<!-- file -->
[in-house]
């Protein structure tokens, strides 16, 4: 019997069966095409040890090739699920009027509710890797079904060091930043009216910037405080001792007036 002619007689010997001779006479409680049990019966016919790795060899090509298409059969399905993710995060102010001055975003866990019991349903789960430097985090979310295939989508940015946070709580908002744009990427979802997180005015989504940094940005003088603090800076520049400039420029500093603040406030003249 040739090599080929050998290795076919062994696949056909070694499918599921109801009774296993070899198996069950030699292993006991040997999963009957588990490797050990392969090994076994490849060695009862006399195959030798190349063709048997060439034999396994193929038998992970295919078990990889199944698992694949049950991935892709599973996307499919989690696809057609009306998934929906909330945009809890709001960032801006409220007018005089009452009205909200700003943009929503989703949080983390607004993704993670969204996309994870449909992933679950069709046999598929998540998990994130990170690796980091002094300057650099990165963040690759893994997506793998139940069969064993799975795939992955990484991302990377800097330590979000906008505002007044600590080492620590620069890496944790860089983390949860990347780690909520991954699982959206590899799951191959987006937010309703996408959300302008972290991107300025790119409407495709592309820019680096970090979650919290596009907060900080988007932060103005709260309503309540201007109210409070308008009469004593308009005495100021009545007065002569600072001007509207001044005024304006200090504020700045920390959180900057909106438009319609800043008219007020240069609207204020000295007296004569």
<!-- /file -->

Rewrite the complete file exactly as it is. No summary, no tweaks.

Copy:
[in-house]
């Protein structure tokens, strides 16, 4: 019997069966095409040890090739699920009027509710890797079904060091930043009216910037405080001792007036 002619007689010997001779006479409680049990019966016919790795060899090509298409059969399905993710995060102010001055975003866990019991349903789960430097985090979310295939989508940015946070709580908002744009990427979802997180005015989504940094940005003088603090800076520049400039420029500093603040406030003249 040739090599080929050998290795076919062994696949056909070694499918599921109801009774296993070899198996069950030699292993006991040997999963009957588990490797050990392969090994076994490849060695009862006399195959030798190349063709048997060439034999396994193929038998992970295919078990990889199944698992694949049950991935892709599973996307499919989690696809057609009306998934929906909330945009809890709001960032801006409220007018005089009452009205909200700003943009929503989703949080983390607004993704993670969204996309994870449909992933679950069709046999598929998540998990994130990170690796980091002094300057650099990165963040690759893994997506793998139940069969064993799975795939992955990484991302990377800097330590979000906008505002007044600590080492620590620069890496944790860089983390949860990347780690909520991954699982959206590899799951191959987006937010309703996408959300302008972290991107300025790119409407495709592309820019680096970090979650919290596009907060900080988007932060103005709260309503309540201007109210409070308008009469004593308009005495100021009545007065002569600072001007509207001044005024304006200090504020700045920390959180900057909106438009319609800043008219007020240069609207204020000295007296004569």